PROBATE – How to Avoid Serious Trouble
Probate is a process supervised by the County Register of Wills and Orphans’ Court. If you take on the role of Personal Representative (just another term for Executor or Administrator) you need to be careful about your obligations and duties.
Here are important things to consider and know:
1. Think seriously about hiring an attorney to help. Except for unusual situations or where there is litigation, in Maryland, you can expect the cost to be less than 4% of the value of the Estate. In most situations, legal fees are paid from the Estate – not personally by the Personal Representative. And, the charges are less than the typical 6% charged by a real estate broker for the sale of a house. Many attorneys will provide a consultation by phone, in person, or some other way without charge. Just call. Some of the serious problems we have encountered started with someone thinking they could handle probate on their own. There are some estates that you can handle without an attorney. The easiest way to find out if yours is one of them is to take advantage of a free consultation. Just call one of us at 410-535-5500.
2. Think about the probate process as similar to preparing and filing a tax return. There are specific things you need to do within certain time limits and if you ignore them or procrastinate, just like with the IRS, it will end up costing you time, heartache and money.
3. Always keep detailed, complete and accurate records. Here is a provision I include in my retainer agreement. It is so important that I insist that my clients read it and then I go over it with them.
References in this Agreement to the Personal Representative also apply to appointment as a Special Administrator. Client acknowledges that Attorney has advised that if Client is, now or in the future, appointed Personal Representative of the estate that client will upon such appointment become a fiduciary and owe fiduciary duties to heirs if no Will, Legatees if there is a Will, creditors and others. Assets of the Estate must be kept separate and clearly marked to belong to the Estate. Investment accounts must be transferred into one or more accounts in the name of the estate. Money must be held in one or more accounts in the name of the estate. No cash transactions are allowed. No ATM transactions are allowed. Copies of all items deposited to such accounts should be kept so that deposits may be clearly identified. Records of all withdrawals must be kept so that the date, purpose, payee and amount can be identified at a later time. Distributions (other than personal property such as vehicles and household furnishings) should not be made until approved by a Court or directed by your Attorney. Personal property must be appraised and thus distributions should not be made until after appraisal. If in doubt, contact your Attorney. Personal Representatives must be bonded. Many bonding companies require that the Personal Representative have an attorney and advise the bonding company if the attorney is discharged or replaced. The Personal Representative is entitled to request a commission but like attorney fees the commission is subject to the statutes referenced in paragraph 2 above. Take no Personal Representative commission unless you have a court order approving it or statutory consents. Estate assets may not be used for any purpose other than to pay the costs of administration, estate expenses and approved Distributions. Use of Estate assets to pay the personal expenses of the Personal Representative without court approval would in most cases be a criminal offense and must not occur without specific authority.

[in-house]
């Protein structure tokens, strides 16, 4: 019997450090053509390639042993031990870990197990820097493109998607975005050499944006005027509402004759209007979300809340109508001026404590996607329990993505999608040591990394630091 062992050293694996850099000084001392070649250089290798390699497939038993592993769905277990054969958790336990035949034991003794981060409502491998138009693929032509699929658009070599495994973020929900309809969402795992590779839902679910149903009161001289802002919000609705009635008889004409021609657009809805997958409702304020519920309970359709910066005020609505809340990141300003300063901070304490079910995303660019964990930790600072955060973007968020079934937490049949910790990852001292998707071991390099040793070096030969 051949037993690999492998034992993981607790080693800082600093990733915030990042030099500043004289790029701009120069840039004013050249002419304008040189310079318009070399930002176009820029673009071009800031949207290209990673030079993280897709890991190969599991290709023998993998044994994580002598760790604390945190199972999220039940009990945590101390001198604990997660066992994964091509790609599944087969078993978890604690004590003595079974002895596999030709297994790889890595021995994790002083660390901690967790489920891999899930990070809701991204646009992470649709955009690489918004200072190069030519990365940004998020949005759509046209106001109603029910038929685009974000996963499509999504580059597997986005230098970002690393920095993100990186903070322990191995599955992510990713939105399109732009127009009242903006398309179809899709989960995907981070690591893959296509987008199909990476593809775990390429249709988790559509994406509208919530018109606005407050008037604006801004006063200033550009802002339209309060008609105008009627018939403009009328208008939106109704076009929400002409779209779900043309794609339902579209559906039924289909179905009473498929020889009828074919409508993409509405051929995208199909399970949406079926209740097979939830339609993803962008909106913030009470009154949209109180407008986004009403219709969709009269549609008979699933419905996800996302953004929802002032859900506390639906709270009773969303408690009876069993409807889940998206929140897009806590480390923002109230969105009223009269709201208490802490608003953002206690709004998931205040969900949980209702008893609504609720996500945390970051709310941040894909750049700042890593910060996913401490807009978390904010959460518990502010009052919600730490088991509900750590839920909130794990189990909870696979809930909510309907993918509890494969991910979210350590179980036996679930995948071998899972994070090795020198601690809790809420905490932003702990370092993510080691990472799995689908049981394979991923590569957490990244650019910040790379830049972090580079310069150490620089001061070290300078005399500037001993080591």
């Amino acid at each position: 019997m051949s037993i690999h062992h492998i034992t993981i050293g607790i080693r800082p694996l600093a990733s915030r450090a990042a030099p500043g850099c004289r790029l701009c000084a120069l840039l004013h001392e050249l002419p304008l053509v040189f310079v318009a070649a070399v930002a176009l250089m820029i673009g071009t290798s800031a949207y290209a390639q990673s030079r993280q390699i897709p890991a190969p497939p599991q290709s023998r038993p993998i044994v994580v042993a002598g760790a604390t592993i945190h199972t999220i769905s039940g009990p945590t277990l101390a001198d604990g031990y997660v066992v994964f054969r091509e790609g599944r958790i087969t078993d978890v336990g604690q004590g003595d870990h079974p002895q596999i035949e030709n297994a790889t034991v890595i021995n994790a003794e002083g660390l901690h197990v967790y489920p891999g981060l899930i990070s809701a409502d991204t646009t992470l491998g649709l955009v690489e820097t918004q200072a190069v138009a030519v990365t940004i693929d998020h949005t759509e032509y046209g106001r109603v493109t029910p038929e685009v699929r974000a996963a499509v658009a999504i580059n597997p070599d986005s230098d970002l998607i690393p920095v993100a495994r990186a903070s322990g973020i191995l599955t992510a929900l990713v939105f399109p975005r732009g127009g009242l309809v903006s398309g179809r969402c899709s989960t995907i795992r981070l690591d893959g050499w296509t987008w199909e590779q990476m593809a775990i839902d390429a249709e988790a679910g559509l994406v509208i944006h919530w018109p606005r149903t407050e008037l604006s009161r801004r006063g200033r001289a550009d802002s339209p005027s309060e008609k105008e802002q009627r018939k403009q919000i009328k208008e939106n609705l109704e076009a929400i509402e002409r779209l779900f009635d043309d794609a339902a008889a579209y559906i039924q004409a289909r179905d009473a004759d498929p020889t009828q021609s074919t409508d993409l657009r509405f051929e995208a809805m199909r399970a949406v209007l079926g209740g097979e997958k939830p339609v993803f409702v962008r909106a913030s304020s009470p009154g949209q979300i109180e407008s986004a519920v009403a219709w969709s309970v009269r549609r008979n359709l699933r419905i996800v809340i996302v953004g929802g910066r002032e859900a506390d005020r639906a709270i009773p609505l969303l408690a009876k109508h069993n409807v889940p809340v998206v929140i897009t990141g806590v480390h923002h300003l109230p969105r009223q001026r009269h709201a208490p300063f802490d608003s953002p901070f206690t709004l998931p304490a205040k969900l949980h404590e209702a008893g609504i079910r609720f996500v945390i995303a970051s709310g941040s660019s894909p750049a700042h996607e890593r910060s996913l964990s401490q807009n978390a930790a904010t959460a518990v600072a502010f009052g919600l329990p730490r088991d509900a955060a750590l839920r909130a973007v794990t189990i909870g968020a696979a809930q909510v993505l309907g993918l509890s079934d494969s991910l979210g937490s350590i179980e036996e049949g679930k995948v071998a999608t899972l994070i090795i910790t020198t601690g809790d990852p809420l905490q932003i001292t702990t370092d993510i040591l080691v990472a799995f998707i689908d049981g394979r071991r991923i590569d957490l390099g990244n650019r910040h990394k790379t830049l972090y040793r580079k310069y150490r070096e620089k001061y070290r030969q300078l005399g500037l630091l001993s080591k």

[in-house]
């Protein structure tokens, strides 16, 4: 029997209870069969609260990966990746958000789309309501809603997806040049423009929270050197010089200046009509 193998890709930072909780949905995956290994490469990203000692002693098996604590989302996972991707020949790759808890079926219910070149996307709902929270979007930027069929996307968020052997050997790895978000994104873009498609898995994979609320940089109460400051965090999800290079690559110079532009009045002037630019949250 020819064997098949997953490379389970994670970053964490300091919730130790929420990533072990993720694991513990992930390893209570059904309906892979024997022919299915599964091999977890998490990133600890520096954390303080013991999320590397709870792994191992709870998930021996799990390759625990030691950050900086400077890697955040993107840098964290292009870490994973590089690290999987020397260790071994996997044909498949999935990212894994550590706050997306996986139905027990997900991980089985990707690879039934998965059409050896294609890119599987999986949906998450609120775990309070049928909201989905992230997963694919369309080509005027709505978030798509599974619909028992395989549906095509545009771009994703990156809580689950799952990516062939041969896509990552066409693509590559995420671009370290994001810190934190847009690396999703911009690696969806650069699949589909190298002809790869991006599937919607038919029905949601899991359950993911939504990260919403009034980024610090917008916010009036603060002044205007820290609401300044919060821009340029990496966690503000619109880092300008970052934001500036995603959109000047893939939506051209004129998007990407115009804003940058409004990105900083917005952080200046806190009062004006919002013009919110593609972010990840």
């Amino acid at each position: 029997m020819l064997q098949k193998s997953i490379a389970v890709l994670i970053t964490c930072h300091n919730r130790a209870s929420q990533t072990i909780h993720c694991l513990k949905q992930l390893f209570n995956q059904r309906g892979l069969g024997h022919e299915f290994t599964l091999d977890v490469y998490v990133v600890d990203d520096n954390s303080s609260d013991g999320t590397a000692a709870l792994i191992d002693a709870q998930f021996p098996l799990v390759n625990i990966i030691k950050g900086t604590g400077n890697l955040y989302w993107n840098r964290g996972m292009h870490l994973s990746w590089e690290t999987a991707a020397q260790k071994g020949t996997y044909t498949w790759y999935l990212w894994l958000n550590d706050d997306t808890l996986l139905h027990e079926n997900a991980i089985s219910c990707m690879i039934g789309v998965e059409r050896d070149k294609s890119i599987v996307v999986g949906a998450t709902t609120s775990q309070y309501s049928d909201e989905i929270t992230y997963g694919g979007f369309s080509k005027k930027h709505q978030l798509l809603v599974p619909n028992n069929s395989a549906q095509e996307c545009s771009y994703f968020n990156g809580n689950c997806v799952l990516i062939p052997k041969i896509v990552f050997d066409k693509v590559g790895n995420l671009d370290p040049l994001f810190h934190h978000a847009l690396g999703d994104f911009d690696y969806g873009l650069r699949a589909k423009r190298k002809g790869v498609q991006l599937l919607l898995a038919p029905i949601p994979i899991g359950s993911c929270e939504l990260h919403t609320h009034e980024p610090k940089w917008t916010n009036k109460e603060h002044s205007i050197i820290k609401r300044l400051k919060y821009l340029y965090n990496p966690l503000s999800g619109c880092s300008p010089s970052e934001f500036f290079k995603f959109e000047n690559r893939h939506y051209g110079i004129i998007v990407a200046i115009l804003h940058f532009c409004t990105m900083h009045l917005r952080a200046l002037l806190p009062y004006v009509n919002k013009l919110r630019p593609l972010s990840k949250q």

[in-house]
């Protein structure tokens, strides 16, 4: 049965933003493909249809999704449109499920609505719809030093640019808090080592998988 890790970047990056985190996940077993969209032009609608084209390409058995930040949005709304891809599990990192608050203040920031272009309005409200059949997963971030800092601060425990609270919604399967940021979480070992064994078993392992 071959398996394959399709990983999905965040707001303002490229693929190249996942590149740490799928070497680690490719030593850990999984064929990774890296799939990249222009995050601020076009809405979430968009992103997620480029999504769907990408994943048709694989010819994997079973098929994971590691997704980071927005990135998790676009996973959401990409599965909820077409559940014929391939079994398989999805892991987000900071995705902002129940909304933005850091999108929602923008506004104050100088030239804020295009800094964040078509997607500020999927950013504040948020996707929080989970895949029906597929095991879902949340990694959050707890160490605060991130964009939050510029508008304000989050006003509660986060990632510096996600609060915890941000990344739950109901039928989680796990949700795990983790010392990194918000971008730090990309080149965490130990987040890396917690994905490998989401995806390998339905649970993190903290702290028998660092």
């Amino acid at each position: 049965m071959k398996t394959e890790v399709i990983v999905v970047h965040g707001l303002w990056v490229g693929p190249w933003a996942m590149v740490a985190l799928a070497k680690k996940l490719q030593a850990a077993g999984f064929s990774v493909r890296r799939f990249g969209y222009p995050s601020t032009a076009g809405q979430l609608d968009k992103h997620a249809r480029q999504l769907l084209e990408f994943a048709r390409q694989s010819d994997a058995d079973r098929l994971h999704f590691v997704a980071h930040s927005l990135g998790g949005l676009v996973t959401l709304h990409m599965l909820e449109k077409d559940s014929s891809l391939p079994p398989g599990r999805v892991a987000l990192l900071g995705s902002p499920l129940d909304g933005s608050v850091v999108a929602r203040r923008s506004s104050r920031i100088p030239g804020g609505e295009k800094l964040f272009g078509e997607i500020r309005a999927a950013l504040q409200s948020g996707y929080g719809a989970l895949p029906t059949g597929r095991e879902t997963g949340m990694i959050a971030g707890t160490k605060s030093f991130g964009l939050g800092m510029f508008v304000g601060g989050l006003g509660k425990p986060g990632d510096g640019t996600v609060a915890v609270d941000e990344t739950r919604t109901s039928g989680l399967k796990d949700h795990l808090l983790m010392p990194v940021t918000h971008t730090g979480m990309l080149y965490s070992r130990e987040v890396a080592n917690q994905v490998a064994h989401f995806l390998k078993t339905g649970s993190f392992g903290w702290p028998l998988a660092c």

4. Communication with everyone involved is crucial to smoothly moving through the probate process. Probably the source of most problems in probate can be traced to a failure to keep the beneficiaries informed. It’s a rare situation where a Personal Representative provides too much information. This is another reason to use an attorney. Attorneys who have a track record for success in handling probate estates are generally experts at communication.
5. Strict time limits apply for certain things. Paying creditors too soon or distributing assets too soon sometimes causes serious problems. If you make a mistake you could be held personally liable. Why take that chance when an attorney can help you avoid problems? I’ve never seen a Court criticize a Personal Representative for hiring an attorney to help with probate. However, I have seen criticism and removal of Personal Representatives based upon a failure to obtain legal help.
6. Tax returns almost always need to be filed. This is another area where people fail to do what is necessary. Again, why take the chance.
Some of the very first cases I worked on as a new lawyer when I started in June 1973 were probate matters. What I’ve written above is now based upon 47 years experience. Give us a call. 410-535-5500.
George E. Meng, July 2, 2020